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Email Reputation Clusters and Fingerprinting
Using emails is an effective strategy for marketing and connecting with your customers while also promoting your business. There are some factors to be kept in mind while sending out emails in order to make sure they don’t end up in the spam folder.
Email sender reputation is one such important factor. Let’s dig out more about it.
What is Email Reputation?
Email sender reputation is like a score that is assigned by the Internet Service Provider for an organization that sends emails. Maintaining a high score is important because the higher the score will be, the more are the chances that the ISP will deliver the email to the recipient’s inbox. If the score is low, there’s a chance that the email will end up in the spam folder or it might not get delivered at all.
- There are several factors that determine the email reputation score, some of them are:
- The number of emails sent and received
- The number of times email was read by the recipient
- The number of times email was moved to the spam folder
- The number of times the sender was reported or blocked
- The number of emails identified as spam by the ISP
- The number of emails that bounced back
- The number of people who unsubscribed
Each ISP can have different criteria for assigning a reputation score based on different factors thus a sender can have different reputation scores for different ISPs.
How Clustering And Fingerprinting Affects Deliverability
Email providers are equipped with smart machine learning algorithms that can filter out spam emails so that only the important one reaches the recipient. These algorithms judge data like spam reports, the number of times email was opened, engagement reports, etc., and apply them to a cluster of data. This helps in coming up with a fingerprint of important and spam emails.
The ISP then checks if a cluster of elements signals unwanted email, it will then assign a negative reputation score and vice versa.
- Example of a cluster
- For example, an inbox provider evaluates the following factors:
- IP address
- Subject of email
- Authentication domain
Now if a number of spam complaints are registered against an email, the service provider will look at the email and identify the factors (one or more) that are common in spam emails. The more elements that appear in spam together, the more the reputation of that cluster will build. When the inbox provider identifies a significant amount of spam emails and identifies the common factors among them, the cluster of factors will form a reputation fingerprint which will help the provider in identifying future spam emails.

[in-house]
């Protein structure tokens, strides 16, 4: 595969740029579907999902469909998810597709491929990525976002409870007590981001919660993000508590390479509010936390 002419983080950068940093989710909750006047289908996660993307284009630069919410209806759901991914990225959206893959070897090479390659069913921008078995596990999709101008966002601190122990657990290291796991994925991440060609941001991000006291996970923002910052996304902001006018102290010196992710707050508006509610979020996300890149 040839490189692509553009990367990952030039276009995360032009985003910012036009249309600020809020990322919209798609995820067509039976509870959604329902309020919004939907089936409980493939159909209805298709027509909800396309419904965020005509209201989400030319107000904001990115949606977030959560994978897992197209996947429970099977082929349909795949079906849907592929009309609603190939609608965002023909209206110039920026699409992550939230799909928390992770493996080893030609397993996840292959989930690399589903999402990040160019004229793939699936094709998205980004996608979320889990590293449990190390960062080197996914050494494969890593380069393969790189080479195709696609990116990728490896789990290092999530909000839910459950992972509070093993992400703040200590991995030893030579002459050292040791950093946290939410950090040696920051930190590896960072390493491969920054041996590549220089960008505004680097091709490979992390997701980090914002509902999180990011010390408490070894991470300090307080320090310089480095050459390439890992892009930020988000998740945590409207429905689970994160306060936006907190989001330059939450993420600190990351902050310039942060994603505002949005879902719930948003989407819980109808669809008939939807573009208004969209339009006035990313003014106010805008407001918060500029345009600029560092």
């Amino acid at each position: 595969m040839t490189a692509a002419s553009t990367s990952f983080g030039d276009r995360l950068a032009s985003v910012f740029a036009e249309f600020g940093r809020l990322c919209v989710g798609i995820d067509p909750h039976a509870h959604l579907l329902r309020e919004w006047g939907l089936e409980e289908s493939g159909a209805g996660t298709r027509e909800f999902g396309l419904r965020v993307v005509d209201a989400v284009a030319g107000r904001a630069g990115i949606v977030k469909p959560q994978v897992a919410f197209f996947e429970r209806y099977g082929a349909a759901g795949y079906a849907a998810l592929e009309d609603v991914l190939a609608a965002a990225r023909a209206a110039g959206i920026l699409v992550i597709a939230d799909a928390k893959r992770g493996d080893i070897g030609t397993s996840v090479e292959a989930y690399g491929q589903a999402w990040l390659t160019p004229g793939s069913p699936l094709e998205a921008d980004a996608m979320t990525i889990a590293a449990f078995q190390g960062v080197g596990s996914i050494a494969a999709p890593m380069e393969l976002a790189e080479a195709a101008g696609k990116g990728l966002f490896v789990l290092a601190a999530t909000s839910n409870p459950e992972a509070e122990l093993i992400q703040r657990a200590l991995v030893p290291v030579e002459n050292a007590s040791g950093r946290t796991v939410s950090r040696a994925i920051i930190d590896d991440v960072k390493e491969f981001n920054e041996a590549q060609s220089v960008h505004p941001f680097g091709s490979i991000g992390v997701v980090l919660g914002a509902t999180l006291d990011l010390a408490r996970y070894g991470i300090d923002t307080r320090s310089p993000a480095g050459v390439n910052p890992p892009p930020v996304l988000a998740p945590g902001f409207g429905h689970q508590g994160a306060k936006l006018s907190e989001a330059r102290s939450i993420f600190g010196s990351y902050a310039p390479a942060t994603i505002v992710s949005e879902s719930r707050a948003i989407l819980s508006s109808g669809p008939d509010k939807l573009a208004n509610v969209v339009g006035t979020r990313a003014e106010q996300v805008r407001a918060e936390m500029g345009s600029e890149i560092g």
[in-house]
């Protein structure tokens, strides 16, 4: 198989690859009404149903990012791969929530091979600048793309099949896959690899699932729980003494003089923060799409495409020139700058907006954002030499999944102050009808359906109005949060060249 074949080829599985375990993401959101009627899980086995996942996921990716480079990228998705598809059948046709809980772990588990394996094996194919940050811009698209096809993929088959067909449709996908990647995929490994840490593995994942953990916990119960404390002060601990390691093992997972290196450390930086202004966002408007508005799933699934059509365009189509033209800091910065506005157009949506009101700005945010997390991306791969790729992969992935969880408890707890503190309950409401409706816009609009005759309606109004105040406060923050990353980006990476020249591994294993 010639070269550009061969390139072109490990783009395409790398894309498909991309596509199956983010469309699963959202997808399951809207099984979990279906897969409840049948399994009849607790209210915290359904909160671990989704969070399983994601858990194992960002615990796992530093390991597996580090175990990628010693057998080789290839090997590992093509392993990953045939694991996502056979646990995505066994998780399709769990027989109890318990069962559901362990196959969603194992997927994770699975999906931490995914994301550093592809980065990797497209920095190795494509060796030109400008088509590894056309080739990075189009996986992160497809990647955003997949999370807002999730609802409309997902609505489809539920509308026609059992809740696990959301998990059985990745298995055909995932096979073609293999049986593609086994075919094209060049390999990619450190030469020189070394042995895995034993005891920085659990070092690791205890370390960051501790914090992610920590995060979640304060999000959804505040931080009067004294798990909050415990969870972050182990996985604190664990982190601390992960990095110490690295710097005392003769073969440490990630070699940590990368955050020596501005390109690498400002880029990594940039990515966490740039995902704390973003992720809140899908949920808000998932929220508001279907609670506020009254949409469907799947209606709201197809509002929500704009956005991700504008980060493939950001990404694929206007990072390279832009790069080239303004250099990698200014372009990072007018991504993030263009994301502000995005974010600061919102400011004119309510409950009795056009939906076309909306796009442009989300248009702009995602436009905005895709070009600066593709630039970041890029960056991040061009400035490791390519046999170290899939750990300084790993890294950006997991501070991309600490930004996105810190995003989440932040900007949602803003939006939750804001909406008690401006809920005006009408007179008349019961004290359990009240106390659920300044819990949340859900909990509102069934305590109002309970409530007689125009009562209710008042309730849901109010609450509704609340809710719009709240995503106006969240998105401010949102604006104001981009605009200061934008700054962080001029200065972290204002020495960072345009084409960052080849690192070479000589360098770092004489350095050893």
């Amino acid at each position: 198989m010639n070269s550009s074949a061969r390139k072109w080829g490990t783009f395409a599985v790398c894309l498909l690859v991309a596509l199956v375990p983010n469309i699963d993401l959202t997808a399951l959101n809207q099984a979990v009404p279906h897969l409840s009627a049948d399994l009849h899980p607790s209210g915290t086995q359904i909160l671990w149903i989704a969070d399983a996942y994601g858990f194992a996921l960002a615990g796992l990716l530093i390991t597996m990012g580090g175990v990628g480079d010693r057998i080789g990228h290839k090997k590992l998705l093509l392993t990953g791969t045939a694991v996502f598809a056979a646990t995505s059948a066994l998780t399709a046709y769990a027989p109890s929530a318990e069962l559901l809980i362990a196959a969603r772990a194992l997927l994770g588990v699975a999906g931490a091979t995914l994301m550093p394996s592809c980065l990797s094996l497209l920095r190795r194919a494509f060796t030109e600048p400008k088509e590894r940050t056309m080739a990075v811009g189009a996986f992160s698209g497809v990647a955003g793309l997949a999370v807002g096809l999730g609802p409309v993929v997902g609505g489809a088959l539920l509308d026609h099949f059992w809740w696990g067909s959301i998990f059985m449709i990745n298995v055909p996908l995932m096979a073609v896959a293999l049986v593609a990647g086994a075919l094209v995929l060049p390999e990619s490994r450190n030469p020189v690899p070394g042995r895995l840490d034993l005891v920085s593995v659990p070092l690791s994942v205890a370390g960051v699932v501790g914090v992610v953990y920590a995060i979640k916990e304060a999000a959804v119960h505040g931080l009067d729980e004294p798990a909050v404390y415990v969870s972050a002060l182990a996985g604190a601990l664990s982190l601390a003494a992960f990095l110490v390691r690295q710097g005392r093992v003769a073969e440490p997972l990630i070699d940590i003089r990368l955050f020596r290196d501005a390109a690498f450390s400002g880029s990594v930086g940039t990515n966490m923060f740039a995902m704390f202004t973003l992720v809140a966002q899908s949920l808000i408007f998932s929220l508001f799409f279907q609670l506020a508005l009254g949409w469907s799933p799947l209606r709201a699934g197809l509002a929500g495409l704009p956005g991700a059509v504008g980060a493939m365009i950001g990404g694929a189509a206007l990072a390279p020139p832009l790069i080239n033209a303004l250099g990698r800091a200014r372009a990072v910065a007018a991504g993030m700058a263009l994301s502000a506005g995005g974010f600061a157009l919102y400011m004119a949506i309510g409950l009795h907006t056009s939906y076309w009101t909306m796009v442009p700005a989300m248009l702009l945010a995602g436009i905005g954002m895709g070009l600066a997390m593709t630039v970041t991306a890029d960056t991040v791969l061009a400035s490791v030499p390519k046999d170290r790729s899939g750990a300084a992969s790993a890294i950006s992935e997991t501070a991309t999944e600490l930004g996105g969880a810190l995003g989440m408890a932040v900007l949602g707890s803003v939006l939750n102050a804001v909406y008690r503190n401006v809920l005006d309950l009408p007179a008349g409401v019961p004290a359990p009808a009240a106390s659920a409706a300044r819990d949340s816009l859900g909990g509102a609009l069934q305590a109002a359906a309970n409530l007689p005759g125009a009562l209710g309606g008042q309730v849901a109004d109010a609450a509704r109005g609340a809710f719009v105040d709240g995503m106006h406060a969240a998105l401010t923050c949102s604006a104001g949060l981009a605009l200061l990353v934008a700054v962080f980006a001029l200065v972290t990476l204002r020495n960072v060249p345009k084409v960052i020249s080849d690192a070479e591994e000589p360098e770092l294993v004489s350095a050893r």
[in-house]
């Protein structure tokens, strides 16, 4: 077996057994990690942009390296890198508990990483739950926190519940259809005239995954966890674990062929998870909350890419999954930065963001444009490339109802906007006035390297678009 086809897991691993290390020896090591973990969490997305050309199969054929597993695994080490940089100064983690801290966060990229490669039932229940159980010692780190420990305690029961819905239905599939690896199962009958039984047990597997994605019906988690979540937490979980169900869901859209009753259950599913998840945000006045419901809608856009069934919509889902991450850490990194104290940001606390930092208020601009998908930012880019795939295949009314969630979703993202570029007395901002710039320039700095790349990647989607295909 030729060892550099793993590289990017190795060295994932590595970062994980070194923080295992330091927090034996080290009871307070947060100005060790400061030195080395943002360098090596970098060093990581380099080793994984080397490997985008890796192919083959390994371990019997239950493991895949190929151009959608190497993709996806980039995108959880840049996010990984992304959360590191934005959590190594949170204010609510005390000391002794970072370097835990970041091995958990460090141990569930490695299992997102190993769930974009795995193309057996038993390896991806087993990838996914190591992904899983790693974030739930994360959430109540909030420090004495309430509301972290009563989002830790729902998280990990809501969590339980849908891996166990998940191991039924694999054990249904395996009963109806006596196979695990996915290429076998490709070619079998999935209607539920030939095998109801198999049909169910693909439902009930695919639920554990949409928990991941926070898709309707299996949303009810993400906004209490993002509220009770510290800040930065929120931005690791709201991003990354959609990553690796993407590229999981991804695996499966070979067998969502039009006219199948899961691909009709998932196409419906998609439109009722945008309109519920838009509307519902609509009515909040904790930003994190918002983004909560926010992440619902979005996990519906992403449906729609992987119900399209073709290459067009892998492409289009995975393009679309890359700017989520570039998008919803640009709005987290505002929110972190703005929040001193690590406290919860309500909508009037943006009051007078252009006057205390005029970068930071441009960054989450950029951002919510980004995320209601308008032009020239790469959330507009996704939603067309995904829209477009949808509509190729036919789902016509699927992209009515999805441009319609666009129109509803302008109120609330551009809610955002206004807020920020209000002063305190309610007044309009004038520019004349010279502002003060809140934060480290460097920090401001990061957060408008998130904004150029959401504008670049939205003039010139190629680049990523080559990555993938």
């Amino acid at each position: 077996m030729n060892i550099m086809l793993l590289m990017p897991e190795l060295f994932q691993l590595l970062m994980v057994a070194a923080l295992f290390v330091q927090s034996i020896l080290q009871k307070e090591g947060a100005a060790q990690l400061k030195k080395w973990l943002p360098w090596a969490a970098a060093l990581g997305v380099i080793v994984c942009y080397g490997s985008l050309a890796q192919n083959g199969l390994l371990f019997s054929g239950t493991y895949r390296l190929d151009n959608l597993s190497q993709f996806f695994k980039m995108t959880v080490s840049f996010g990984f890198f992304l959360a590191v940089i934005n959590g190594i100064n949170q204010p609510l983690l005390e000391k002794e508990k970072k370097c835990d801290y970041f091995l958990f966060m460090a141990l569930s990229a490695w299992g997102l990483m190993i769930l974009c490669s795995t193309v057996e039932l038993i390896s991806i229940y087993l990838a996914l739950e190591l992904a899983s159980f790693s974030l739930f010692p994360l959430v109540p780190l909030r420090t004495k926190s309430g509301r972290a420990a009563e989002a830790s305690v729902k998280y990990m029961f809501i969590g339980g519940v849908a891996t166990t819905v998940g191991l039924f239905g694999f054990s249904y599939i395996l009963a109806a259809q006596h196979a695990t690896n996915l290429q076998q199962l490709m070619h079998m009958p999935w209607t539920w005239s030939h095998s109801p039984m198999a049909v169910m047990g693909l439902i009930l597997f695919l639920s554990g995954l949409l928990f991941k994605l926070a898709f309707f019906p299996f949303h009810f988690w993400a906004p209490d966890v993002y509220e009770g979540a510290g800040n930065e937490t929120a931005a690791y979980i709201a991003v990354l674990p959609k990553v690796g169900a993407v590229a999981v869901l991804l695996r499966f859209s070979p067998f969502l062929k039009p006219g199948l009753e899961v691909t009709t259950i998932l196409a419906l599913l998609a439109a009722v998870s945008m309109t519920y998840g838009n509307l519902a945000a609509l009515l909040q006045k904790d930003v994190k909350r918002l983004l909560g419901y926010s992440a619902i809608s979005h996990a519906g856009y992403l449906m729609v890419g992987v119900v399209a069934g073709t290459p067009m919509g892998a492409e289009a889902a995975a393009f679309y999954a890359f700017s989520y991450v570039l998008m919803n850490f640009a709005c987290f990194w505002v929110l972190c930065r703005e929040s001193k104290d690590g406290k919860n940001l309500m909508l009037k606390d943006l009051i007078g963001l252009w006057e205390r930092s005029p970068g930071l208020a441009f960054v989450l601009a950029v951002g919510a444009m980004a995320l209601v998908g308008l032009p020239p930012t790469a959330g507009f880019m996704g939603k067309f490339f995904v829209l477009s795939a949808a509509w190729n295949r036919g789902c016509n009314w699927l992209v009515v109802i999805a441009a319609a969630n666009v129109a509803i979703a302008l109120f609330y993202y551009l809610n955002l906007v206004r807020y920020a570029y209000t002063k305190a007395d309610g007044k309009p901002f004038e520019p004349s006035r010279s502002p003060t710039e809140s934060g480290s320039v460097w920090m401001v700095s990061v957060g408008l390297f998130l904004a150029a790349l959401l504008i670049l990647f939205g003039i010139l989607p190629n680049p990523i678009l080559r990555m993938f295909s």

How Can A Cluster Gain A Negative Reputation?
A cluster can start developing a negative reputation if it frequently appears in spam emails. Actions of other senders in the world can also result in certain types of content getting a negative reputation. Sometimes spammers or scammers use certain topics or content that, while important for your industry, might be used to spam others. This results in building a low reputation for such topics.
Optimizing Email Infrastructure
If you understand how emails are clustered to create fingerprints for detecting spam and other types of emails, it can help you in crafting more efficient emails to avoid ending up in spam.
In case you are sending two types of emails, marketing, and transactional emails. It is recommended that you use a different infrastructure for both types of emails. The reason for this is that marketing emails might get reported for spam and the ISP might recognize it as spam. If you use the same structure for the transactional emails as well, these important emails might end up in the spam folder, which is undesirable.
Understanding clustering can also help the sender in making suitable changes to the email in case any delivery problem arises. For example, if your IP is added to the deny list most of your outgoing emails will not be delivered. In order to solve this issue, one might think of changing the IP. But a better approach would be to go through your previous emails and look for the pattern that might seem like spam.
You can try to locate the problem due to which the recipients might feel that they're being spammed with irrelevant content. Once the problem is identified you can try changing the structure and content of the email accordingly to restore your reputation score.
If the recipients are not opening up your emails and engagement is low then you should consider working on creating more engaging content or you can limit your emails to people who engage.
If your emails are getting more spam reports then a good tactic would be changing the email structure.
If the content is good but the emails are still ending up in spam folders then you can try investigating why this is happening. One of the reasons might be that spammers are using the same topic or structure.
If you send out emails frequently, you might at some point encounter delivery issues. These delivery issues are not always because of a bad IP. Senders face delivery issues because their emails generate a signal that might match that of unwanted emails in the eye of the ISP.
- If you want to avoid such issues, make sure to structure your emails in such a way that:
- It is readable
- The content is engaging
- The subject line is catchy
- The email is neither too long nor too short
- The content does not seem like spam
There are several ways to increase your email deliverability. The best one is to keep creating engaging emails that will compel the recipient to open them. All this can be done effectively if the sender is well aware of email reputation building techniques and how the fingerprint testing works to filter out spam.